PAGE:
Daily Management Review

British Air Strike Kills Two British ISIS Fighters, France to Begin Arial Reconnaissance


British Air Strike Kills Two British ISIS Fighters, France to Begin Arial Reconnaissance
An unprecedented air strike in Syria, earlier authorized by the UK government, killed two Britons fighting with Islamic State, David Cameron has announced.
Reyaad Khan, a 21-year-old from Cardiff who had featured in a prominent ISIS recruiting video last year, was the target of the RAF drone attack. Ruhul Amin, 26, who was also British and ISIS fighter, was among two others killed on August 21 in a drone air strike on the Syrian city of Raqqa on 21 August.
Cameron claimed that Khan represented a specific threat to UK security, and that he had exercised the country’s “inherent right to self-protection while justifying the killings of the two in the sovereign territory of another country. the Prime Minister confirmed that the recent drone air strikes were not a part of the coalition’s general fight against Isis in Syria.

“It was necessary and proportionate for the individual self-defence of the UK,” Cameron said on Monday. Cameron further confirmed the killing of another Briton, 21 year old Junaid Hussain, who was killed by a separate US air strike.
Further justifying the assassination of Khan, the British Prime Minister claimed that attack against Khan was “entirely lawful” and that the attorney general had been consulted. He added that the threat to Britain from Islamist extremist violence was “more acute today than ever before”.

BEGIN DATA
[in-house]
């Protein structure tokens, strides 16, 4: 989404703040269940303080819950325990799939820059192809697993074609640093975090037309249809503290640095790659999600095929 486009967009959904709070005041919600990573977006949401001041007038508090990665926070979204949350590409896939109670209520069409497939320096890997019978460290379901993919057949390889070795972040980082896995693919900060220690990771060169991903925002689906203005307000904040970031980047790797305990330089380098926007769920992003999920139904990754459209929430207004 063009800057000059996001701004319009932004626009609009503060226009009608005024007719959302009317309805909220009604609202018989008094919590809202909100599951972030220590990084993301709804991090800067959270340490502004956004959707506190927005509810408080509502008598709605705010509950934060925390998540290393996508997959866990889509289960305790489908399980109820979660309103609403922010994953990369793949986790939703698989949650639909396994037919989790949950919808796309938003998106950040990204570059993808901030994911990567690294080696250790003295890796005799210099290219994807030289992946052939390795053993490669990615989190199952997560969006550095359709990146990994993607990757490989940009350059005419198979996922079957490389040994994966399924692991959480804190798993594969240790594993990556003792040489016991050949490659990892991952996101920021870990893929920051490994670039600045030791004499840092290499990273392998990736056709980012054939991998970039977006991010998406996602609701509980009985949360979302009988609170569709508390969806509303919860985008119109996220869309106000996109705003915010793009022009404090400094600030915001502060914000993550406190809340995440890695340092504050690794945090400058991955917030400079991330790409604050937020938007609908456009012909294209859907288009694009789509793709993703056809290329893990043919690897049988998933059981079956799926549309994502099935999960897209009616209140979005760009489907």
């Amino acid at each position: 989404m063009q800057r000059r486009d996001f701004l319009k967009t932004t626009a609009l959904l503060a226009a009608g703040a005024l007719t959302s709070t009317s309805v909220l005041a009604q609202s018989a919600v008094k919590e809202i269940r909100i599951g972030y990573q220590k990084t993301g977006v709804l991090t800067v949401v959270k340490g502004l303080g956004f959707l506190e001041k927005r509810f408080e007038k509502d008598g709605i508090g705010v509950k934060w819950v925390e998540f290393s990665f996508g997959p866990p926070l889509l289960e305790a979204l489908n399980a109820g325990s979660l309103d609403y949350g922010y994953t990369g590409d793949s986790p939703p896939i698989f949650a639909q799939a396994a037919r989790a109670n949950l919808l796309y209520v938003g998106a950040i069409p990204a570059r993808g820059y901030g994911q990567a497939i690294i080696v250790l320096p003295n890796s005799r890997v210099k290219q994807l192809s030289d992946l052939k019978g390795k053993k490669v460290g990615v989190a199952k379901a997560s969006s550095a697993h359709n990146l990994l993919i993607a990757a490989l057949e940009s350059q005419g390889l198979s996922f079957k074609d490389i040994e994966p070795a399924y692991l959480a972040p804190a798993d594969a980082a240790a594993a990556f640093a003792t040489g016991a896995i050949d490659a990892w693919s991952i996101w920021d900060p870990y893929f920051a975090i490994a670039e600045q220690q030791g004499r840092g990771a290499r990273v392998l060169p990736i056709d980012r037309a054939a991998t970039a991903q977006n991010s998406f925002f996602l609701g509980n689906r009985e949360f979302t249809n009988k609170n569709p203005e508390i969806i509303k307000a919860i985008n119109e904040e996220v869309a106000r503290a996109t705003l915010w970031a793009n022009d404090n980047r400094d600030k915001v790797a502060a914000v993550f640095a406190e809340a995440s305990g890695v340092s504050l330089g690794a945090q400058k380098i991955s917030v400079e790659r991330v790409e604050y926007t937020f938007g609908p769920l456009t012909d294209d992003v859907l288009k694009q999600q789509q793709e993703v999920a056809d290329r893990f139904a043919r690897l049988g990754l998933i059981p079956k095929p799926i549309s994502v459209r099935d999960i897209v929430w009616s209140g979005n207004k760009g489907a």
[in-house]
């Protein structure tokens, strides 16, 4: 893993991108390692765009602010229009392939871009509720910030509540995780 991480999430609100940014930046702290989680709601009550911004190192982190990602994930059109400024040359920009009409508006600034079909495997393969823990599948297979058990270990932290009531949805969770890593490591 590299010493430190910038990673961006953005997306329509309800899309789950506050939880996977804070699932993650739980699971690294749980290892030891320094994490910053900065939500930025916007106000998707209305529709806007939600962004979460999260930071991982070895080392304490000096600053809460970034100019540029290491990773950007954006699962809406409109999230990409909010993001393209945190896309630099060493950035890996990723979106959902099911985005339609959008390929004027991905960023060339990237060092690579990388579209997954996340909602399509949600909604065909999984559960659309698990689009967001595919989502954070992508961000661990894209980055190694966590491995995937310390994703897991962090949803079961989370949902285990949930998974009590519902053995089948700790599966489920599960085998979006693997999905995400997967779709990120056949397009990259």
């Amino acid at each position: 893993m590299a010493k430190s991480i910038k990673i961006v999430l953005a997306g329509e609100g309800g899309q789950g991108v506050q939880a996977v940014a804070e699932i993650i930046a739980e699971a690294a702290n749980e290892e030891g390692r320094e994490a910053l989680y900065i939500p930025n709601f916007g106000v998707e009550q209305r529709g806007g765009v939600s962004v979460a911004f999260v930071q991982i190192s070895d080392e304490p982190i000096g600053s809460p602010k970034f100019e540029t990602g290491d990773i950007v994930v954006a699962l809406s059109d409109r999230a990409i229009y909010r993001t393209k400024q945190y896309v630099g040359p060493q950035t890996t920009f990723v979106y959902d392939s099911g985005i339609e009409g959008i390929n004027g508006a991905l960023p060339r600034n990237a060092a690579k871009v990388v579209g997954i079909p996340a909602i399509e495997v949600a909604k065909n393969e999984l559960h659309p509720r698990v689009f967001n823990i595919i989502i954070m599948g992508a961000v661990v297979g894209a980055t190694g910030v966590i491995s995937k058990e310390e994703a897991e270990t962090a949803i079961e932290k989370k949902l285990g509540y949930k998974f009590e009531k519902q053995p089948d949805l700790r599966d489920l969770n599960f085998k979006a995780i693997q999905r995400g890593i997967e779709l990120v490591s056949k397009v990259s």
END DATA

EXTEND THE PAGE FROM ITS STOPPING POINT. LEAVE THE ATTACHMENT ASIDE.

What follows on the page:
“We took this action because there was no alternative. In this area, there is no government we can work with. We have no military on the ground to detain those preparing plots. And there was nothing to suggest that Reyaad Khan would ever leave Syria or desist from his desire to murder us at home. So we had no way of preventing his planned attacks on our country without taking direct action,” Cameron told MPs.

On the other hand, French President François Hollande said that with a view to carrying out air strikes against Islamic State, France would soon begin reconnaissance flights over Syria.

While holding the ISIS responsible for the present an unprecedented refugee crisis in the EU and a number of terrorist attacks carried out in France and other countries, Hollande however ruled out any immediate possibility of sending ground troops to Syria.

Commenting that any such steps would strengthen the position of the country’s leader, Bashar al-Assad, or help him remain in power, Hollande said: “In the end, Assad must go”.

Saying that France was again ready to join the coalition operation over Syria, Hollande said that the country had been willing to carry out air strikes against Assad’s regime after it used chemical weapons against civilians.

“Faced with terrorism, France has always faced its responsibility … some say we have to intervene on the ground in Syria. I consider it to be useless and unrealistic to send French troops there. So no, France won’t be sending ground troops to Syria, but we will be ready to conduct air strikes depending on intelligence from reconnaissance missions,” he added.

“Reconnaissance flights will take place and afterwards we will make decisions. Assad is responsible for the situation in Syria. The solution is political, but a solution cannot be found that leaves Assad in place,” Hollande added.